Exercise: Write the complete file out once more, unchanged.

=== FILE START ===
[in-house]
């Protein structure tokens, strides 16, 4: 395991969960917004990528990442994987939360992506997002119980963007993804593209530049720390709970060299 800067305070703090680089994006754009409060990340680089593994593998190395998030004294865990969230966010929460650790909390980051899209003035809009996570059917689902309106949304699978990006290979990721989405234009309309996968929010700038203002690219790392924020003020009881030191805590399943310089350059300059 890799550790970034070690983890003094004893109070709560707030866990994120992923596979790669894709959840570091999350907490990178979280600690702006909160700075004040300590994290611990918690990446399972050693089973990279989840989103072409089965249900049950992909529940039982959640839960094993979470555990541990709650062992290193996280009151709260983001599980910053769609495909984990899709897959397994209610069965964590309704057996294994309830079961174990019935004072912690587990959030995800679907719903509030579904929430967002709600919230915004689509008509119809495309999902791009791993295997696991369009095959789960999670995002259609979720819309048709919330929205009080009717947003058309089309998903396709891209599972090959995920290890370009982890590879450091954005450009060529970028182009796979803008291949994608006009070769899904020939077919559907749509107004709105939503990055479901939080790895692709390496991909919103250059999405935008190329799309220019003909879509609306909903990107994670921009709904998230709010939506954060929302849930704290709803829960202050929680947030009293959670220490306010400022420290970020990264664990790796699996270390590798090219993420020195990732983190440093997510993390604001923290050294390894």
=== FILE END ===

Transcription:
[in-house]
């Protein structure tokens, strides 16, 4: 395991969960917004990528990442994987939360992506997002119980963007993804593209530049720390709970060299 800067305070703090680089994006754009409060990340680089593994593998190395998030004294865990969230966010929460650790909390980051899209003035809009996570059917689902309106949304699978990006290979990721989405234009309309996968929010700038203002690219790392924020003020009881030191805590399943310089350059300059 890799550790970034070690983890003094004893109070709560707030866990994120992923596979790669894709959840570091999350907490990178979280600690702006909160700075004040300590994290611990918690990446399972050693089973990279989840989103072409089965249900049950992909529940039982959640839960094993979470555990541990709650062992290193996280009151709260983001599980910053769609495909984990899709897959397994209610069965964590309704057996294994309830079961174990019935004072912690587990959030995800679907719903509030579904929430967002709600919230915004689509008509119809495309999902791009791993295997696991369009095959789960999670995002259609979720819309048709919330929205009080009717947003058309089309998903396709891209599972090959995920290890370009982890590879450091954005450009060529970028182009796979803008291949994608006009070769899904020939077919559907749509107004709105939503990055479901939080790895692709390496991909919103250059999405935008190329799309220019003909879509609306909903990107994670921009709904998230709010939506954060929302849930704290709803829960202050929680947030009293959670220490306010400022420290970020990264664990790796699996270390590798090219993420020195990732983190440093997510993390604001923290050294390894």